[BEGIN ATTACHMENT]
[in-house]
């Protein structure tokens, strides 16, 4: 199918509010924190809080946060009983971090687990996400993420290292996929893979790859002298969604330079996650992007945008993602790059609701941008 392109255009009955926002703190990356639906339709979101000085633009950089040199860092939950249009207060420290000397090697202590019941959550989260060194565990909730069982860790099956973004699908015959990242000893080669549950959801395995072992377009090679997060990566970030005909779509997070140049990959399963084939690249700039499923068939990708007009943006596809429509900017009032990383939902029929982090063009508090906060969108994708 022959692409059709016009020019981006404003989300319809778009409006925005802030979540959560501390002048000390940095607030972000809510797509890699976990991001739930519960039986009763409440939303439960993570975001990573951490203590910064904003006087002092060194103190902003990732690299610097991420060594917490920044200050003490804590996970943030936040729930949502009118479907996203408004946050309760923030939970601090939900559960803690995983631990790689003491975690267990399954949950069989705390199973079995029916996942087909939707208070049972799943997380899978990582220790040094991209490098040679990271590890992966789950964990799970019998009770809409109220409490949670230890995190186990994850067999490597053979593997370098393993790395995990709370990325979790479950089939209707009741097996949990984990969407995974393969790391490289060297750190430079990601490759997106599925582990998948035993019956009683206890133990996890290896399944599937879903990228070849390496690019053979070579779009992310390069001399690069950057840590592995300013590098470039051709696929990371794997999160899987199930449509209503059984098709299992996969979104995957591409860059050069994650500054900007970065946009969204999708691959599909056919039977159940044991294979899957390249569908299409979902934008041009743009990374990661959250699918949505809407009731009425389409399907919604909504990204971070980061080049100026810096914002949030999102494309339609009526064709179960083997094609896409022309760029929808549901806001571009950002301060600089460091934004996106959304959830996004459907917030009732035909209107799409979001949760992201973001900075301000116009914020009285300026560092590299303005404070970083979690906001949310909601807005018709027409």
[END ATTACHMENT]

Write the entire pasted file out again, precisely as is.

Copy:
[in-house]
């Protein structure tokens, strides 16, 4: 199918509010924190809080946060009983971090687990996400993420290292996929893979790859002298969604330079996650992007945008993602790059609701941008 392109255009009955926002703190990356639906339709979101000085633009950089040199860092939950249009207060420290000397090697202590019941959550989260060194565990909730069982860790099956973004699908015959990242000893080669549950959801395995072992377009090679997060990566970030005909779509997070140049990959399963084939690249700039499923068939990708007009943006596809429509900017009032990383939902029929982090063009508090906060969108994708 022959692409059709016009020019981006404003989300319809778009409006925005802030979540959560501390002048000390940095607030972000809510797509890699976990991001739930519960039986009763409440939303439960993570975001990573951490203590910064904003006087002092060194103190902003990732690299610097991420060594917490920044200050003490804590996970943030936040729930949502009118479907996203408004946050309760923030939970601090939900559960803690995983631990790689003491975690267990399954949950069989705390199973079995029916996942087909939707208070049972799943997380899978990582220790040094991209490098040679990271590890992966789950964990799970019998009770809409109220409490949670230890995190186990994850067999490597053979593997370098393993790395995990709370990325979790479950089939209707009741097996949990984990969407995974393969790391490289060297750190430079990601490759997106599925582990998948035993019956009683206890133990996890290896399944599937879903990228070849390496690019053979070579779009992310390069001399690069950057840590592995300013590098470039051709696929990371794997999160899987199930449509209503059984098709299992996969979104995957591409860059050069994650500054900007970065946009969204999708691959599909056919039977159940044991294979899957390249569908299409979902934008041009743009990374990661959250699918949505809407009731009425389409399907919604909504990204971070980061080049100026810096914002949030999102494309339609009526064709179960083997094609896409022309760029929808549901806001571009950002301060600089460091934004996106959304959830996004459907917030009732035909209107799409979001949760992201973001900075301000116009914020009285300026560092590299303005404070970083979690906001949310909601807005018709027409």